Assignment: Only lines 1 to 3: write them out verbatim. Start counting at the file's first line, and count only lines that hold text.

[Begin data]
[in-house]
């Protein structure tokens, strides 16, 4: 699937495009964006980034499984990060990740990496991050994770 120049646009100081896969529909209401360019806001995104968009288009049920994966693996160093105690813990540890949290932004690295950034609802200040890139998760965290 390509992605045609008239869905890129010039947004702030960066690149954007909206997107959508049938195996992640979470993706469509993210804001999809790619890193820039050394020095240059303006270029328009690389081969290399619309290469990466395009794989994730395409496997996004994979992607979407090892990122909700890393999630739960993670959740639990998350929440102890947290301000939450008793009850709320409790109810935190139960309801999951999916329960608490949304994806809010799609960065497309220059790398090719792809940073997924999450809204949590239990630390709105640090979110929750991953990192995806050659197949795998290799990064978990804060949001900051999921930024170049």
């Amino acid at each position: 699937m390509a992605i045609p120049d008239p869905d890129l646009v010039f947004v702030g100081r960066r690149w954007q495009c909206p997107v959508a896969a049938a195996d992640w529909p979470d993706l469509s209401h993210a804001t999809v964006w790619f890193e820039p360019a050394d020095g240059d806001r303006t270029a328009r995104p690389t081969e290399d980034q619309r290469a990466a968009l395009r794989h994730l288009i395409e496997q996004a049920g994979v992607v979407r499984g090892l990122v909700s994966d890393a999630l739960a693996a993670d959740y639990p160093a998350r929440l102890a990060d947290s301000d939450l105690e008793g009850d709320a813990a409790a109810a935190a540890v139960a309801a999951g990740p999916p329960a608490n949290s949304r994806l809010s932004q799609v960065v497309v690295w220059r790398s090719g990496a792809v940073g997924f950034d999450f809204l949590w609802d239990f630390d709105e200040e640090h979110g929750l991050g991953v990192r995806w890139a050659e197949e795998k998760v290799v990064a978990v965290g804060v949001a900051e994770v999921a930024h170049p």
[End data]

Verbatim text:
[in-house]
């Protein structure tokens, strides 16, 4: 699937495009964006980034499984990060990740990496991050994770 120049646009100081896969529909209401360019806001995104968009288009049920994966693996160093105690813990540890949290932004690295950034609802200040890139998760965290 390509992605045609008239869905890129010039947004702030960066690149954007909206997107959508049938195996992640979470993706469509993210804001999809790619890193820039050394020095240059303006270029328009690389081969290399619309290469990466395009794989994730395409496997996004994979992607979407090892990122909700890393999630739960993670959740639990998350929440102890947290301000939450008793009850709320409790109810935190139960309801999951999916329960608490949304994806809010799609960065497309220059790398090719792809940073997924999450809204949590239990630390709105640090979110929750991953990192995806050659197949795998290799990064978990804060949001900051999921930024170049």
């Amino acid at each position: 699937m390509a992605i045609p120049d008239p869905d890129l646009v010039f947004v702030g100081r960066r690149w954007q495009c909206p997107v959508a896969a049938a195996d992640w529909p979470d993706l469509s209401h993210a804001t999809v964006w790619f890193e820039p360019a050394d020095g240059d806001r303006t270029a328009r995104p690389t081969e290399d980034q619309r290469a990466a968009l395009r794989h994730l288009i395409e496997q996004a049920g994979v992607v979407r499984g090892l990122v909700s994966d890393a999630l739960a693996a993670d959740y639990p160093a998350r929440l102890a990060d947290s301000d939450l105690e008793g009850d709320a813990a409790a109810a935190a540890v139960a309801a999951g990740p999916p329960a608490n949290s949304r994806l809010s932004q799609v960065v497309v690295w220059r790398s090719g990496a792809v940073g997924f950034d999450f809204l949590w609802d239990f630390d709105e200040e640090h979110g929750l991050g991953v990192r995806w890139a050659e197949e795998k998760v290799v990064a978990v965290g804060v949001a900051e994770v999921a930024h170049p």